Isolation and the distance learner

A couple of years ago I was asked to lead a seminar at the LSE for their Network-Ed series on the needs of the distance learner. Arguably the biggest challenge the distance learner faces is isolation, the effects of which are often underestimated not only by the students themselves but also those who design and run distance learning courses. It is difficult for someone at the hub to understand what the world looks like at the end of a spoke.  In order to illustrate the crippling effects of isolation to the LSE delegates, I told the story of the first Golden Globe race in 1968. Nine yachtsmen started. Five threw in the towel after a matter of weeks, leaving four in the race. One hanged himself halfway round, after increasingly elaborate attempts to fake his navigation log. Another lost his sense of purpose after one circumnavigation and carried on another half turn to Taihiti where he remained on yoga retreat. The guy who finished in second place killed himself two years later.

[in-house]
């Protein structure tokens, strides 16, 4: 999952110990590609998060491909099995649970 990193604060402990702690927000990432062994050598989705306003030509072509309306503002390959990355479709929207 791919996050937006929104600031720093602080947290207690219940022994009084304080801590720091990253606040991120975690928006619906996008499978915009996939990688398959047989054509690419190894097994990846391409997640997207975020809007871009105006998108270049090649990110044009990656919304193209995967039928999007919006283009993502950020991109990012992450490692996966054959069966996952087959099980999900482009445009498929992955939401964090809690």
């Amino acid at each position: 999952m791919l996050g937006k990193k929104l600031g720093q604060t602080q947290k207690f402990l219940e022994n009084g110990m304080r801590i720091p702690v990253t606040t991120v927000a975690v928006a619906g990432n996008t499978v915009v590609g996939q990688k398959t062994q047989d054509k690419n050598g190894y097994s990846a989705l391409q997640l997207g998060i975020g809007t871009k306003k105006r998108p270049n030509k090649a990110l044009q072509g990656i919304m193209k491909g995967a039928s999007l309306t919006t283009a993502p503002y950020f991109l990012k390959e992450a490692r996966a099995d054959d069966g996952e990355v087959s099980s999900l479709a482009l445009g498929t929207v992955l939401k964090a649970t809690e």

So I just heard the news that Robin Knox-Johnston – the winner of that first race – has nailed it again, coming third in the Route de Rhum at the age of 75. What an absolute legend. It needs to be borne in mind that Knox-Johnston is an incredibly unusual individual; he came through that first race – eight or nine months entirely alone, dealing with whatever the sea threw at him – mentally and physically unscathed, with the help of a stiff upper lip and the occasional stiff whiskey, while the other entrants suffered what can only be described as mental disintegration.

Please – the distance learners out there, and those who teach them – don’t underestimate the impact of isolation. Teachers, give time and space for socialisation; don’t leave it as an optional extra. Learners, make friends. You will need them.

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